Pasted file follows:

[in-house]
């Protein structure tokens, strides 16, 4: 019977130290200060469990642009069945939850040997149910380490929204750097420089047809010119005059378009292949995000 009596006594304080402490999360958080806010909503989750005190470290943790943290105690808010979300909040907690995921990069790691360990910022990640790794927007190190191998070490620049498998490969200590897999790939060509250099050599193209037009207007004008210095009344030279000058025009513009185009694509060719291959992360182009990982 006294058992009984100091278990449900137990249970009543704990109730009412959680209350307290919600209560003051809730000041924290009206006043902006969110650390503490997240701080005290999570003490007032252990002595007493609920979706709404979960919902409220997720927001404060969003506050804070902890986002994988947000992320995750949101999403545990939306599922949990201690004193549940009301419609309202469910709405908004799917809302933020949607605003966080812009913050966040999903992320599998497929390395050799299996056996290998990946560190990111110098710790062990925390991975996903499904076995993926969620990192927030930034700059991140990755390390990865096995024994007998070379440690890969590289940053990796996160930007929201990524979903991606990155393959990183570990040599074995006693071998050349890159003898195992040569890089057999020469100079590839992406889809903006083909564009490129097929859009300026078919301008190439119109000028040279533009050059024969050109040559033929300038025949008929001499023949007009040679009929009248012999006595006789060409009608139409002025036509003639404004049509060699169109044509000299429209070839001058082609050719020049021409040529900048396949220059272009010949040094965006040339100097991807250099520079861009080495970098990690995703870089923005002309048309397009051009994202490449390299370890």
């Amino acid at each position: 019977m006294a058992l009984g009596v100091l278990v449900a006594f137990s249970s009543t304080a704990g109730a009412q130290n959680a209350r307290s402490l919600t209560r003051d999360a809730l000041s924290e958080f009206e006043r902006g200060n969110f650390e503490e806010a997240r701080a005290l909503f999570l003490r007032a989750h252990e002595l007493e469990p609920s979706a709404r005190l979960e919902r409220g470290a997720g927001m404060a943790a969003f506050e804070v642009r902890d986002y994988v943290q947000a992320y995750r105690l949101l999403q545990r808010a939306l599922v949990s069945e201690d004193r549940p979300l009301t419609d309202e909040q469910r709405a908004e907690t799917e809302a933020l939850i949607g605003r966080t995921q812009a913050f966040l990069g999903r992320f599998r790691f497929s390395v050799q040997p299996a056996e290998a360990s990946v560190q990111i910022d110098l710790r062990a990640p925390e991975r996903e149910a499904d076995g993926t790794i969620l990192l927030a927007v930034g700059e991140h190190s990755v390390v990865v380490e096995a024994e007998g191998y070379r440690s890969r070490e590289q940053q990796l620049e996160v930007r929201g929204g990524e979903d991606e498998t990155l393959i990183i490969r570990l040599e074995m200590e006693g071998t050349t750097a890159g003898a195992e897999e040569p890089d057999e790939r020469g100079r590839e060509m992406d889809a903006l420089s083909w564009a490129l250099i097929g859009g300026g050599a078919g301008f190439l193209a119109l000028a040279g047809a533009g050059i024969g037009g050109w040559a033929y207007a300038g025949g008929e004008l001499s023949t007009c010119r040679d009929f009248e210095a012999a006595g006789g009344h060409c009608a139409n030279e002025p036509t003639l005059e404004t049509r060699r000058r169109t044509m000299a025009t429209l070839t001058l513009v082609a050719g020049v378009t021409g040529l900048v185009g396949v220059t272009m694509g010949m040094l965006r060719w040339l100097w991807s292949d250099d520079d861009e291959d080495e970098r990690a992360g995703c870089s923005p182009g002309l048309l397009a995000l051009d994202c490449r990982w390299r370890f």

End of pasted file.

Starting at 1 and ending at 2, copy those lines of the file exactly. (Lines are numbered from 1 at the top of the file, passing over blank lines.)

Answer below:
[in-house]
């Protein structure tokens, strides 16, 4: 019977130290200060469990642009069945939850040997149910380490929204750097420089047809010119005059378009292949995000 009596006594304080402490999360958080806010909503989750005190470290943790943290105690808010979300909040907690995921990069790691360990910022990640790794927007190190191998070490620049498998490969200590897999790939060509250099050599193209037009207007004008210095009344030279000058025009513009185009694509060719291959992360182009990982 006294058992009984100091278990449900137990249970009543704990109730009412959680209350307290919600209560003051809730000041924290009206006043902006969110650390503490997240701080005290999570003490007032252990002595007493609920979706709404979960919902409220997720927001404060969003506050804070902890986002994988947000992320995750949101999403545990939306599922949990201690004193549940009301419609309202469910709405908004799917809302933020949607605003966080812009913050966040999903992320599998497929390395050799299996056996290998990946560190990111110098710790062990925390991975996903499904076995993926969620990192927030930034700059991140990755390390990865096995024994007998070379440690890969590289940053990796996160930007929201990524979903991606990155393959990183570990040599074995006693071998050349890159003898195992040569890089057999020469100079590839992406889809903006083909564009490129097929859009300026078919301008190439119109000028040279533009050059024969050109040559033929300038025949008929001499023949007009040679009929009248012999006595006789060409009608139409002025036509003639404004049509060699169109044509000299429209070839001058082609050719020049021409040529900048396949220059272009010949040094965006040339100097991807250099520079861009080495970098990690995703870089923005002309048309397009051009994202490449390299370890």